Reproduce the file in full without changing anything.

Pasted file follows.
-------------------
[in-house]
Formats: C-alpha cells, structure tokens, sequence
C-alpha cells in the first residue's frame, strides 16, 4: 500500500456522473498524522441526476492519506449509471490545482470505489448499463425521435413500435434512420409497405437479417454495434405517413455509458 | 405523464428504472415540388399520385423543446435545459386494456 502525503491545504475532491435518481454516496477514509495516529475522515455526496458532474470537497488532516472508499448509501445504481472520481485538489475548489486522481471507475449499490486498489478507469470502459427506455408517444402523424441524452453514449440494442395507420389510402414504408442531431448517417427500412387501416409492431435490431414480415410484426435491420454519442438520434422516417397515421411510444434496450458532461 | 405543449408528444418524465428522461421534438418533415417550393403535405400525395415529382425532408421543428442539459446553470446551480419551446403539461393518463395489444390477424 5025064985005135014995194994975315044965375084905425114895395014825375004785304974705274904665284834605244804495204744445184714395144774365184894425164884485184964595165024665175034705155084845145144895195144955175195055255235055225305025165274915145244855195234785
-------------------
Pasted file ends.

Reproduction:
[in-house]
Formats: C-alpha cells, structure tokens, sequence
C-alpha cells in the first residue's frame, strides 16, 4: 500500500456522473498524522441526476492519506449509471490545482470505489448499463425521435413500435434512420409497405437479417454495434405517413455509458 | 405523464428504472415540388399520385423543446435545459386494456 502525503491545504475532491435518481454516496477514509495516529475522515455526496458532474470537497488532516472508499448509501445504481472520481485538489475548489486522481471507475449499490486498489478507469470502459427506455408517444402523424441524452453514449440494442395507420389510402414504408442531431448517417427500412387501416409492431435490431414480415410484426435491420454519442438520434422516417397515421411510444434496450458532461 | 405543449408528444418524465428522461421534438418533415417550393403535405400525395415529382425532408421543428442539459446553470446551480419551446403539461393518463395489444390477424 5025064985005135014995194994975315044965375084905425114895395014825375004785304974705274904665284834605244804495204744445184714395144774365184894425164884485184964595165024665175034705155084845145144895195144955175195055255235055225305025165274915145244855195234785